From page 77...
... While there is general acknowledgement of the role that geospatial data and tools may play in incident response and management, no specific requirements are articulated in the National Response Plan or elsewhere. Further, there is no explicit reference to the role of geospatial data and tools in the pre-incident planning process.
From page 78...
... Geospatial resources and processes must be able to adapt and respond to follow the contour of these changing demands. During the committee's deliberations, many individuals and agencies provided lists of the types of geospatial data most likely to be needed during the various phases of emergency response and associated tools and capabilities.
From page 79...
... Key elements of federal emergency management policy have been reviewed from the perspective of geospatial preparedness. Together, Chapters 2 and 3 provide the necessary background for Chapter 4, which presents a systematic review of the major themes underlying and impacting the integration of geospatial data and tools in emergency management, and lays out the committee's conclusions and recommendations.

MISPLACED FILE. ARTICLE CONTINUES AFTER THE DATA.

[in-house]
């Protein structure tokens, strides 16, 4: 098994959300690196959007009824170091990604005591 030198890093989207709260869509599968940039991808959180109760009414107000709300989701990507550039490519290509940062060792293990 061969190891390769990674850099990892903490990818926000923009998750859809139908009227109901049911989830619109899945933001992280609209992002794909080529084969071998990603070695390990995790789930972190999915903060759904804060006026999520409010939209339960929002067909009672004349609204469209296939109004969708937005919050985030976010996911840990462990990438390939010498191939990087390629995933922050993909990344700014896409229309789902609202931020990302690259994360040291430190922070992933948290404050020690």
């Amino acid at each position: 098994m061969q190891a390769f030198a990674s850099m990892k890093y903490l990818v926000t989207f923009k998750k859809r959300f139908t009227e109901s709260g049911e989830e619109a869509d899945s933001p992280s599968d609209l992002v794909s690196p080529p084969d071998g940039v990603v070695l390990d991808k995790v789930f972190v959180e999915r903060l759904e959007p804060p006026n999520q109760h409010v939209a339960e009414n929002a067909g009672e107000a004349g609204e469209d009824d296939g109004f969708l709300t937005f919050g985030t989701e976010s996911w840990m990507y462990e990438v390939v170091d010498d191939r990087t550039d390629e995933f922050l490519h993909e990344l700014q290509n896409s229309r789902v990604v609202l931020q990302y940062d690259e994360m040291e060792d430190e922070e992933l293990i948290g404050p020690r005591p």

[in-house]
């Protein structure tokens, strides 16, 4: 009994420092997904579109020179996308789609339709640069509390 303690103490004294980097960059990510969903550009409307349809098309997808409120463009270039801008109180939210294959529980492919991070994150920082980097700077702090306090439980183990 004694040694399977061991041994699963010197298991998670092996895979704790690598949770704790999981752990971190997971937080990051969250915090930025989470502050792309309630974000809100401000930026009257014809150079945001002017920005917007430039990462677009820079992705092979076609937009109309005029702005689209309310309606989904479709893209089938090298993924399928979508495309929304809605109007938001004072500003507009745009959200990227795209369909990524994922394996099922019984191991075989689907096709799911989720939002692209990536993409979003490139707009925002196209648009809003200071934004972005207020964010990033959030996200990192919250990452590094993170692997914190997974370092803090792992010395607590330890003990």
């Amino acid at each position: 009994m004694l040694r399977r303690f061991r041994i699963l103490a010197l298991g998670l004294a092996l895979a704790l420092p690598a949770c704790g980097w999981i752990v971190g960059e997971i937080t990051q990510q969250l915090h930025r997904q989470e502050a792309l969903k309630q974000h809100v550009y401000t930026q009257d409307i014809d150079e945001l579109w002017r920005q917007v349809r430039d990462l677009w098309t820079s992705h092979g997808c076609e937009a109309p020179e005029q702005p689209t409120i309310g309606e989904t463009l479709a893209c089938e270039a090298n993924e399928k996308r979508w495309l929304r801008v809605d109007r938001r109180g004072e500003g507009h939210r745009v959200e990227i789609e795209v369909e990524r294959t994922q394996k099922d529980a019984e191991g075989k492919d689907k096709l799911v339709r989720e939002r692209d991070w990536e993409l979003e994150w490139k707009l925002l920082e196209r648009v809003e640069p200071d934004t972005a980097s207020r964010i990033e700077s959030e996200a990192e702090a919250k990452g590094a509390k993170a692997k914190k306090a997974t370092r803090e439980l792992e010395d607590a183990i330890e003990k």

From page 80...
... that includes attribute information · Foundation data and imagery that allow for identification and graphic relationships among critical facilities, hazards, and resources · Comprehensive geospatial database tied to full demographic profile for communities to yield understanding of populations at risk · Detailed geospatial data on the location and characteristics of businesses and the size of their workforce · Detailed geospatial data on the location and characteristics of equipment and supply assets as well as human assets · Identification of alternate sites for critical facilities · Pre-event imagery · Pre-plans that include building interior data · Database of current resource status and locations (e.g., shelters, vaccines, communications) · Shared parcel-level information (linked to tax assessor's or insurance industry data)